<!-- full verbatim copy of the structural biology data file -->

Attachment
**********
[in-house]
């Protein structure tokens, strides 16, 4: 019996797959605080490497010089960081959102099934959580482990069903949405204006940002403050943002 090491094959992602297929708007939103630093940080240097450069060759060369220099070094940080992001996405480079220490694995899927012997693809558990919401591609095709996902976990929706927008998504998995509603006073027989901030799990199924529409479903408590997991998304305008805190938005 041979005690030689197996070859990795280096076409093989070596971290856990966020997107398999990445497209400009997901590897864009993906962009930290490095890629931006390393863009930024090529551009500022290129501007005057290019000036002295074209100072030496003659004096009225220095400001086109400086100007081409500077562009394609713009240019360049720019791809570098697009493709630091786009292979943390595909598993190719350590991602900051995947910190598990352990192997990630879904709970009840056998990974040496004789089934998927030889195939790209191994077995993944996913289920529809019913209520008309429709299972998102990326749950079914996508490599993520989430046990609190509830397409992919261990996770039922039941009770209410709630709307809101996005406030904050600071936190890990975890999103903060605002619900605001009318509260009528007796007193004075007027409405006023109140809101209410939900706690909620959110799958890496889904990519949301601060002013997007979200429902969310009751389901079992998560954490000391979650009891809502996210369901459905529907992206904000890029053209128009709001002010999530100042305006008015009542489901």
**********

[in-house]
């Protein structure tokens, strides 16, 4: 019996797959605080490497010089960081959102099934959580482990069903949405204006940002403050943002 090491094959992602297929708007939103630093940080240097450069060759060369220099070094940080992001996405480079220490694995899927012997693809558990919401591609095709996902976990929706927008998504998995509603006073027989901030799990199924529409479903408590997991998304305008805190938005 041979005690030689197996070859990795280096076409093989070596971290856990966020997107398999990445497209400009997901590897864009993906962009930290490095890629931006390393863009930024090529551009500022290129501007005057290019000036002295074209100072030496003659004096009225220095400001086109400086100007081409500077562009394609713009240019360049720019791809570098697009493709630091786009292979943390595909598993190719350590991602900051995947910190598990352990192997990630879904709970009840056998990974040496004789089934998927030889195939790209191994077995993944996913289920529809019913209520008309429709299972998102990326749950079914996508490599993520989430046990609190509830397409992919261990996770039922039941009770209410709630709307809101996005406030904050600071936190890990975890999103903060605002619900605001009318509260009528007796007193004075007027409405006023109140809101209410939900706690909620959110799958890496889904990519949301601060002013997007979200429902969310009751389901079992998560954490000391979650009891809502996210369901459905529907992206904000890029053209128009709001002010999530100042305006008015009542489901």